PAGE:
o To Avoid Being Sued, Be Truthful

It is critical to be truthful when making disclosures to home buyers. If you fail to disclose a known defect, the buyer may sue you for fraud. Amongst other potential remedies, a buyer may seek to rescind the transaction or sue for monetary damages. Defending a lawsuit is stressful, can cost tens of thousands of dollars (or more), and take years to resolve.

Being honest about existing defects on the disclosure statement may result in additional negotiations with the buyer. In most cases, disclosed defects can be worked around. If not, at least you will not be sued by the buyer after he or she discovers the defect! Covering up material defects will cost more in the long run.

The bottom line is that an honest and complete disclosure is the best way to avoid defending a lawsuit from a disgruntled buyer. If you have questions about the disclosure statement, ask your real estate agent


Step 2: Give Eerie Rumors the Ax

o If you fall into that category where you know your aging house isn’t haunted or cursed, but everyone else thinks that it is, your home falls into that wonderful category known in the industry as psychologically impacted or a stigmatized home. That’s a term that casts a wide net over a house’s perceived problems.

o “Some people might see living next to a highway as living in a stigmatized home,” Sachs says. “Or if there are high-tension wires and a power grid next to the house, the potential buyer might think, 'Great, am I going to get cancer?' Never mind that there is no medical research indicating such a thing.”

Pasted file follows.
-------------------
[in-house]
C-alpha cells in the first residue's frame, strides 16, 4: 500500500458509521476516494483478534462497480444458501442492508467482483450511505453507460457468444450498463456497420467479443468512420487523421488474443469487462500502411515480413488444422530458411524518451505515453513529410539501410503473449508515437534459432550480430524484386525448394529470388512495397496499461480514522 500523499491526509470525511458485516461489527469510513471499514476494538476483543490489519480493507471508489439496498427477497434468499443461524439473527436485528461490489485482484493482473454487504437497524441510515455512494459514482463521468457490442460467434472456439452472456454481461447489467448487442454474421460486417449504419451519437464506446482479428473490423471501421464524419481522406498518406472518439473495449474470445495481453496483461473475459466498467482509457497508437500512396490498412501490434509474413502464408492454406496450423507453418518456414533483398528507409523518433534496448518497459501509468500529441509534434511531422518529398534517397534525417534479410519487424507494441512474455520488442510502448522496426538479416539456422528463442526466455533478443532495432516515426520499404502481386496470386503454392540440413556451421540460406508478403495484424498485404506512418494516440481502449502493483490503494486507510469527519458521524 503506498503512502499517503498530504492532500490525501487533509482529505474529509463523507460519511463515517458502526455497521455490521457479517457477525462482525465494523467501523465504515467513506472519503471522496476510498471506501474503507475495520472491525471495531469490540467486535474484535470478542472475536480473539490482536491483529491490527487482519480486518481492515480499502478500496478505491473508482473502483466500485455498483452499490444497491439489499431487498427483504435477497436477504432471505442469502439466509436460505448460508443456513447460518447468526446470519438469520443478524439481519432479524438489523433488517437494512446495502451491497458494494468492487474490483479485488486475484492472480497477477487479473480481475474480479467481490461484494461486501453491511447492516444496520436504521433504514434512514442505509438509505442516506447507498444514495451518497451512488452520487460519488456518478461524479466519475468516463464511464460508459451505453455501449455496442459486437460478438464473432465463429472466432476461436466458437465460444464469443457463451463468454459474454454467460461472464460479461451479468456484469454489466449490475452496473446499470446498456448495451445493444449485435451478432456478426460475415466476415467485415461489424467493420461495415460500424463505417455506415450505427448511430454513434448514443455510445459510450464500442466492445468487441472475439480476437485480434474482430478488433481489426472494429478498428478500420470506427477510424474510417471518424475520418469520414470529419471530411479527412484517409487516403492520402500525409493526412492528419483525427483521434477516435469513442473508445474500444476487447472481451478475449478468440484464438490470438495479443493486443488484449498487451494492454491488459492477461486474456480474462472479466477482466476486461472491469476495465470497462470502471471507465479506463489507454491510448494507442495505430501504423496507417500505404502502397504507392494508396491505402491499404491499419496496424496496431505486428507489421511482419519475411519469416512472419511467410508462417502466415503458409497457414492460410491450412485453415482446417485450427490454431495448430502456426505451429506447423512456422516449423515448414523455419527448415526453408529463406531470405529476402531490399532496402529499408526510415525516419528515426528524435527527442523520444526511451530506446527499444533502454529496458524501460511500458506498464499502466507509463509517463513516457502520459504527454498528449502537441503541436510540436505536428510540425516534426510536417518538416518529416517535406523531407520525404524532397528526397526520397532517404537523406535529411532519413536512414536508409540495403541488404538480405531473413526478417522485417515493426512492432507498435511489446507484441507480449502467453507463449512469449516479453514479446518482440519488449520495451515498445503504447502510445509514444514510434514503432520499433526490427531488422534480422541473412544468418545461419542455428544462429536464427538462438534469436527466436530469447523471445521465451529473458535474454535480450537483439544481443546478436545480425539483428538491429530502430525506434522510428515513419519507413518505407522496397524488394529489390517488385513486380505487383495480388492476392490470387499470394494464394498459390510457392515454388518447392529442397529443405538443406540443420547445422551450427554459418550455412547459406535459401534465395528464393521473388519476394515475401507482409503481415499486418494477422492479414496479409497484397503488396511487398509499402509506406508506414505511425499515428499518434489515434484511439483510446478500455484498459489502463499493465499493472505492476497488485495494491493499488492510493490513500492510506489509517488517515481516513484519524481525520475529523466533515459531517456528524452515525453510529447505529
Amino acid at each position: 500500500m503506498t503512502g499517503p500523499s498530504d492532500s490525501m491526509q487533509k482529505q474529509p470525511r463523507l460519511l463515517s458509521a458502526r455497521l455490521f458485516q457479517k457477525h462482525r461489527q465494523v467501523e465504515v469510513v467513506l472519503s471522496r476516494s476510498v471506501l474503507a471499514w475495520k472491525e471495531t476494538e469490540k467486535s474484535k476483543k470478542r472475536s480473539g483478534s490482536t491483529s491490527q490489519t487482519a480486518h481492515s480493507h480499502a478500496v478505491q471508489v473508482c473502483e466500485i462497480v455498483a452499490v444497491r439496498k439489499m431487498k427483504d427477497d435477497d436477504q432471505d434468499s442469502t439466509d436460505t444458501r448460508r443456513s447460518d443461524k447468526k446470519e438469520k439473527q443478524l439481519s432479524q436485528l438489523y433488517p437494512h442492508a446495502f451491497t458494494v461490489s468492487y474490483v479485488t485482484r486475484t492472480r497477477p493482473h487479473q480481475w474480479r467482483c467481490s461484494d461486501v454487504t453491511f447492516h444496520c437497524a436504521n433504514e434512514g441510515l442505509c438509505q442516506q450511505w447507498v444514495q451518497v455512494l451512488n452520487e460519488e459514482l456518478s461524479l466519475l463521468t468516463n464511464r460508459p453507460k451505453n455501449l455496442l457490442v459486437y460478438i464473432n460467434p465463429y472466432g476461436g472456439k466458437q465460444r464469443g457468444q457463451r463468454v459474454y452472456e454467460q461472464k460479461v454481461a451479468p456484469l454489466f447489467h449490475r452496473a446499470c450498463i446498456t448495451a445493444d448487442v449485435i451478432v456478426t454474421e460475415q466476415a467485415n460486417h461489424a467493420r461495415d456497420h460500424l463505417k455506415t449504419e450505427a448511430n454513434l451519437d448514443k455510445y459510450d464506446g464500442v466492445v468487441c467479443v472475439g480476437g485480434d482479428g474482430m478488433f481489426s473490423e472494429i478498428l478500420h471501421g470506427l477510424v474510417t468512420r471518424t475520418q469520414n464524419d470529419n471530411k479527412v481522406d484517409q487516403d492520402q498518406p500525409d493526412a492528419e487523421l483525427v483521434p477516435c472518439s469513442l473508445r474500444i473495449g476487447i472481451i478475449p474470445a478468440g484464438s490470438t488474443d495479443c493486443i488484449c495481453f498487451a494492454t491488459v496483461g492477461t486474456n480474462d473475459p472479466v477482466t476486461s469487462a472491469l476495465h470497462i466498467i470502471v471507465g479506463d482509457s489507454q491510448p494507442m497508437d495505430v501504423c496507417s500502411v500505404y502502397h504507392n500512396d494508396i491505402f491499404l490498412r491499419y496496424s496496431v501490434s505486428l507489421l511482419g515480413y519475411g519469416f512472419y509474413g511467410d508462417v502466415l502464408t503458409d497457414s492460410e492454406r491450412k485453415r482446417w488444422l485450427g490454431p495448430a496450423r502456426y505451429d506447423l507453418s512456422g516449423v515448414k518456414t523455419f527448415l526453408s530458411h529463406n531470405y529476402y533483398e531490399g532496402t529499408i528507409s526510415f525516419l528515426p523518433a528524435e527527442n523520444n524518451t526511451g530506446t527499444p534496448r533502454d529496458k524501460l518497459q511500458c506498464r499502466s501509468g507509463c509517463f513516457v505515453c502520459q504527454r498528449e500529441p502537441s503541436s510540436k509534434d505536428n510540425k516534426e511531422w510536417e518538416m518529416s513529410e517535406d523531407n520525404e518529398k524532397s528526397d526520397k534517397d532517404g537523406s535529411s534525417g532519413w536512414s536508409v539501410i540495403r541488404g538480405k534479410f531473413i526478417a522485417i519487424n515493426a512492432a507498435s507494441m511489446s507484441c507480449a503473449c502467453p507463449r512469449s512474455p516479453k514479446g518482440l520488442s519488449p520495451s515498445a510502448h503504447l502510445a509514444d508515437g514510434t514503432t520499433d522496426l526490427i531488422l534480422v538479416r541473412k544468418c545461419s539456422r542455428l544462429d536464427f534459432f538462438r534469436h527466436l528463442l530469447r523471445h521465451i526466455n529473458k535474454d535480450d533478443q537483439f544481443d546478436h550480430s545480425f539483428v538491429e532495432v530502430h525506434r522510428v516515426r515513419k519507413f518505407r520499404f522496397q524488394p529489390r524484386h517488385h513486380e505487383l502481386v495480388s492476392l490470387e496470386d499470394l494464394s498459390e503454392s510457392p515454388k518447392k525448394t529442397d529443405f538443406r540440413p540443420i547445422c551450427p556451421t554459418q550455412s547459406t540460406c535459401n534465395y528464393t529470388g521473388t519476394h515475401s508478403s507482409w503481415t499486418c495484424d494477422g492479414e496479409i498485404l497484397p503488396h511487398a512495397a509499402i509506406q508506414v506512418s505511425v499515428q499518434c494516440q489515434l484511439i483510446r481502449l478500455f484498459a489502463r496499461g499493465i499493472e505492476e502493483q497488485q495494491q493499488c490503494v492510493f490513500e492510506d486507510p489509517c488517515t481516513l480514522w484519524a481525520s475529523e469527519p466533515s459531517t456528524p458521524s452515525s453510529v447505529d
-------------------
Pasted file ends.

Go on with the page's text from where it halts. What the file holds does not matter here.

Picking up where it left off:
o In other words, you can’t prove the unproven. If your neighbors think your house is haunted by spirits and that a new buyer might often be bumped in the night, how are you going to prove them wrong? If that’s your situation, you need a plan.


Step 3: Rest in Peace After Last-Resort Tactics

o "You may have to bring the price down, way down,"

o "You may have to make it attractive for an investor, not for someone who will live there, but someone who will want to scrape the house and build anew."

o Full and honest disclosure. The Ghostbusters case. Seller didn’t disclose. And buyers won the case.

If you are selling residential real estate in Oregon, the law requires that you deliver to each buyer who makes a written offer to purchase your property a property disclosure statement (ORS 105.465(2)).

The requirement applies whether you are selling a single family home, duplex, triplex, quadplex, condominium unit, timeshare, or manufactured dwelling.

o According to Realtor.com

• 32% yes they would buy a haunted house and

• 33% maybe they would be open to live in a haunted house.

*Part of this is from an article in the Oregonian in 2015/2019 – it will give you some background info on Disclosures in our state





© 2020 Powell Team a division of Fred Real Estate Group